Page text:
Even though traditional cardio or standard reps and sets correspond to a purpose for most training clients, that objective is usually long-range and ongoing (e.g., weight loss, strength gains, better endurance). Part of the psychological appeal of task-based exercise involves a distinct and immediate objective, one that starts and finishes in real time and can be easily replicated. This, in turn, provides a motivating backdrop for clients to realize on-the-spot improvements.
“As soon as you put a purpose behind the drill, whether it is to complete a task for time, distance or whatever the case, it gives clients a unique opportunity to do better than they did before,” says Dietrick. With these positive outcomes, you’re in a position to establish newfound motivation, especially with clients who generally dislike working out.
“Give clients two to three attempts with the task,” suggests Moloney. “They will love the fact that they get better at it with each attempt.” For best results with client satisfaction, clearly communicate the task’s rules, goal and ultimate purpose beforehand.
Good Ground Rules
Although task-based exercise is meant to be playful and lighthearted, it still requires serious planning and consideration. Basic ground rules apply, particularly when it comes to matters of movement quality.
“If someone can only move well when they are concentrating on moving well, they don’t truly yet ‘own’ the movement,” says Ross. “Being distracted from the movement while doing it may lead to poor movement quality.” As an analogy, think of someone who is able to ice skate, but still has to concentrate on doing it. “They probably aren’t ready for ice hockey, where you have to ‘forget’ about skating,” says Ross.
The same goes for any exercise you integrate into a task. Ian O’Dwyer is the founder of OD on Movement and the co-founder of SOMA in Noosa Heads, Queensland, Australia. “We need to be able to do the fundamentals feverishly well before we get too complex in challenging clients with task-oriented drills/exercises,” he says.
There’s also the issue of task complexity as it relates to a person’s fitness and abilities. Be sure to strike the right balance.
“If the challenge of the task meets the skill level of the client, these task-based exercises can stimulate states of flow or deep engagement,” says Ryan Glatt, owner of Somatiq in Los Angeles. “If they are too easy, clients could become bored, and if too challenging, clients could become frustrated.”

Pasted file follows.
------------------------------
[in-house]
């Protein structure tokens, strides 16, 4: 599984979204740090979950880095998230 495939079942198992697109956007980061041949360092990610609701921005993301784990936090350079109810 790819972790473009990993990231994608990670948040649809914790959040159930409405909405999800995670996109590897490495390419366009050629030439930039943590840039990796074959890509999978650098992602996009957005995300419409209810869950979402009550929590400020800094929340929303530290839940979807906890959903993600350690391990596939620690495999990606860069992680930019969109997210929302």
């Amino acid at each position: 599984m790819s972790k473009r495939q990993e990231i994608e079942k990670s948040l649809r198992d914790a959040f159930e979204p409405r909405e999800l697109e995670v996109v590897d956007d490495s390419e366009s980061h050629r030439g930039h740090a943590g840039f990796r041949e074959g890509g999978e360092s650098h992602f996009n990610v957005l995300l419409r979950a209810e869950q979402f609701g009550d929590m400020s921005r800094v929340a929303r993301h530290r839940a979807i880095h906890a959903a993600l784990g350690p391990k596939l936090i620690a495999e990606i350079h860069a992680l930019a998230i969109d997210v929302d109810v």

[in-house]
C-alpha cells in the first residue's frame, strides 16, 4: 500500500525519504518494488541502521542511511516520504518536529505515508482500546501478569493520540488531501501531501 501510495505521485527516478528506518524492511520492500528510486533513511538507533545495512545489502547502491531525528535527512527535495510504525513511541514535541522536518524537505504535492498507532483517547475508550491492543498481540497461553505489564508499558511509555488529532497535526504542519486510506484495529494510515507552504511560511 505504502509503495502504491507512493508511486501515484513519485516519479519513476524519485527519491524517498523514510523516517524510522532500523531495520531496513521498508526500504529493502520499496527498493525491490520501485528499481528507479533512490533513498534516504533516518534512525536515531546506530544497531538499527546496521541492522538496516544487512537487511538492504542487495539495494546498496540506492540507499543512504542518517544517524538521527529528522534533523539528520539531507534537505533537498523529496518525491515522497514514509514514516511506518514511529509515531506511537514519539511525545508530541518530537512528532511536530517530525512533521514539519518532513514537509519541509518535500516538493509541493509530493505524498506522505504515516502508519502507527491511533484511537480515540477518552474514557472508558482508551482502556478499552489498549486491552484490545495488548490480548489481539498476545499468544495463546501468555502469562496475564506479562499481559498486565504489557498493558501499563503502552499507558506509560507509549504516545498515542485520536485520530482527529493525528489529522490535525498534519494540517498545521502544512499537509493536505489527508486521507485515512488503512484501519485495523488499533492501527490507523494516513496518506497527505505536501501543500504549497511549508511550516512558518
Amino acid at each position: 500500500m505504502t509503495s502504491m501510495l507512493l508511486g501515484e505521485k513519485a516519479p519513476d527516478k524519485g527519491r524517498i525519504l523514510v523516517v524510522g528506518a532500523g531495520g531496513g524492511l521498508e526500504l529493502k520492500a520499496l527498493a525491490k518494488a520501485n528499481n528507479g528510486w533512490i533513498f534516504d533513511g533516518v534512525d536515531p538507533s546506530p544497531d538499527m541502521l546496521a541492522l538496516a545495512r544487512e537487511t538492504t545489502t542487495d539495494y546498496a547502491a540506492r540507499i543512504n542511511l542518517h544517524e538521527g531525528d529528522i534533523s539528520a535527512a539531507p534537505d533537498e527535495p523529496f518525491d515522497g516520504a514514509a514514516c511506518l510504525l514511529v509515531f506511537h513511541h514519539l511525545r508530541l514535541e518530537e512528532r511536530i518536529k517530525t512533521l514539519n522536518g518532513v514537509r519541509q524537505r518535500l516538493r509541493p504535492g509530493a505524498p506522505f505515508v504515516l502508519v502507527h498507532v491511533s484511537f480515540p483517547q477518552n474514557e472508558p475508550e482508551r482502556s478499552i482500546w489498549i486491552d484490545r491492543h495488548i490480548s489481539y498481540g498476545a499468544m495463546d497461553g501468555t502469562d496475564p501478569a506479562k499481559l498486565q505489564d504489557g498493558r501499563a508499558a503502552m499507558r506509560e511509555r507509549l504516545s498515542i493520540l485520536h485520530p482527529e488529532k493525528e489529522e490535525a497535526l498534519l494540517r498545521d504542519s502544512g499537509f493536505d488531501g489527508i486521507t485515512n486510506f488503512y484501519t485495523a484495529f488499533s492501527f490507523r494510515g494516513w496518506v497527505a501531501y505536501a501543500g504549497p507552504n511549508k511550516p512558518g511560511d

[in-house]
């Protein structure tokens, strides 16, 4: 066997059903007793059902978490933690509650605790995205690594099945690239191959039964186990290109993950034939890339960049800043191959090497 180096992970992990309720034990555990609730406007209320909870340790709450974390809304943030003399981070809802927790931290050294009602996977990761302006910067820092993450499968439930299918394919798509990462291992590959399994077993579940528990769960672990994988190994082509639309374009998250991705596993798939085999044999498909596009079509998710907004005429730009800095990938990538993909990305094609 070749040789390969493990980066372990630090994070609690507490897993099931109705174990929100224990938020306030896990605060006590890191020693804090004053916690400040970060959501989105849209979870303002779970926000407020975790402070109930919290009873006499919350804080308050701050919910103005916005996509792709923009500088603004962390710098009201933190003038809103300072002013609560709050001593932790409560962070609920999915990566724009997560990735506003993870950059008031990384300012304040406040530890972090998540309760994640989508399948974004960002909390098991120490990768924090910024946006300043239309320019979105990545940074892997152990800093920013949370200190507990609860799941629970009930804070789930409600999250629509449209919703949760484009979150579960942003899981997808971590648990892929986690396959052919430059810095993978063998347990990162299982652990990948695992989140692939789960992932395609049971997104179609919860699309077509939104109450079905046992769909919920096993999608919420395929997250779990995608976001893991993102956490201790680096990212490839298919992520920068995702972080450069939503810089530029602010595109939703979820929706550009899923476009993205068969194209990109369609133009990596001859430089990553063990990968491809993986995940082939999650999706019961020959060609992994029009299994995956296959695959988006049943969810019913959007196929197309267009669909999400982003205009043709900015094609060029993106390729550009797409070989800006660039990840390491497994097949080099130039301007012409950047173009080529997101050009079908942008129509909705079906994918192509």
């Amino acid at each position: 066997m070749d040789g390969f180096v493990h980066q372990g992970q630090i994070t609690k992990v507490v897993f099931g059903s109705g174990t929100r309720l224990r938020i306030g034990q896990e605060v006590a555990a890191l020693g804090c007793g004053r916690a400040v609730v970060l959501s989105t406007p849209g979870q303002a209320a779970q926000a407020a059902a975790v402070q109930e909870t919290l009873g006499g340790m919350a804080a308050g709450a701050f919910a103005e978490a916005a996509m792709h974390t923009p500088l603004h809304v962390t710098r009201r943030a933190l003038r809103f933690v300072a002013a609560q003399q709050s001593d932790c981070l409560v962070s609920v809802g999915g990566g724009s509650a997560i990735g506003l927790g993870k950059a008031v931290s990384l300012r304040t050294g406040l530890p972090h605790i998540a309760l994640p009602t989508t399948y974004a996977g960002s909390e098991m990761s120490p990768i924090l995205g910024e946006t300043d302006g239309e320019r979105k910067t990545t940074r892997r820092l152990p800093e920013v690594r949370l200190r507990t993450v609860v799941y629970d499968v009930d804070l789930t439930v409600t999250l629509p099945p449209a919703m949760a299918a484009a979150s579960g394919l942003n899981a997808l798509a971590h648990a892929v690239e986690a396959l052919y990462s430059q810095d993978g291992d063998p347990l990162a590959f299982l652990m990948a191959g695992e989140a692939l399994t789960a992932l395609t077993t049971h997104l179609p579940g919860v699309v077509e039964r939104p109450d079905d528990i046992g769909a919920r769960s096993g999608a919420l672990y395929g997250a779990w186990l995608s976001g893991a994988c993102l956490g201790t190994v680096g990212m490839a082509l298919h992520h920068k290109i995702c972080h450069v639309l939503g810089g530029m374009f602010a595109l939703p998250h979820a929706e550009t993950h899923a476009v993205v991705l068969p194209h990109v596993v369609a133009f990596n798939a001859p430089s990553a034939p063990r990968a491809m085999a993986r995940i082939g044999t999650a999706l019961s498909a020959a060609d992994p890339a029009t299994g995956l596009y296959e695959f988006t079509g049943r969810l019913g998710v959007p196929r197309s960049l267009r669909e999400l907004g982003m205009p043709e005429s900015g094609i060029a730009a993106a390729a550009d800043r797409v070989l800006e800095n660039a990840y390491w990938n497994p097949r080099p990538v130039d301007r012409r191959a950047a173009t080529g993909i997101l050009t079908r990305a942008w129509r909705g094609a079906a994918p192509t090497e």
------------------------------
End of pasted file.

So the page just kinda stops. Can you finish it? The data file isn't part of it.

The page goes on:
Also, keep in mind that physical demand plays off mental demand, and vice versa. “There is an inverse relationship between cognitive load (the amount of rules or difficulty of the task) and physical load (the amount of metabolic stress or actual load). If one goes up, the other must go down in order to maintain safety and not frustrate the client,” explains Glatt.
As you would with any exercise selection, take into account a range of client variables. “Every challenge, task or drill should mimic the client level (new or experienced), client style (traditional or functional) and client goal (weight loss, wellness, lean muscle mass, sport-specific),” says O’Dwyer.
And, of course, safety first. Make sure the client is appropriately injury-free and able to meet the challenge.
“In their zealous attempt to complete the tasks, they might not listen to their bodies, overdo it and get injured,” says Moloney. Always consider what best suits the client in physicality and personality. While some might still prefer, or require, a traditional reps-and-sets model, others appreciate innovation. “Many of my clients love when I try new tasks with them,” says Moloney. “It shows a level of care, thoughtfulness and willingness to think outside the box.”
Trainer-tested Task-oriented Exercises
Following the guidelines presented in this article, try any or all of the following task-oriented exercises with your own clients. These drills have been tested and recommended by the experts featured in this article.
Jonathan Ross, creator of Funtensity
Get Up and Go Get It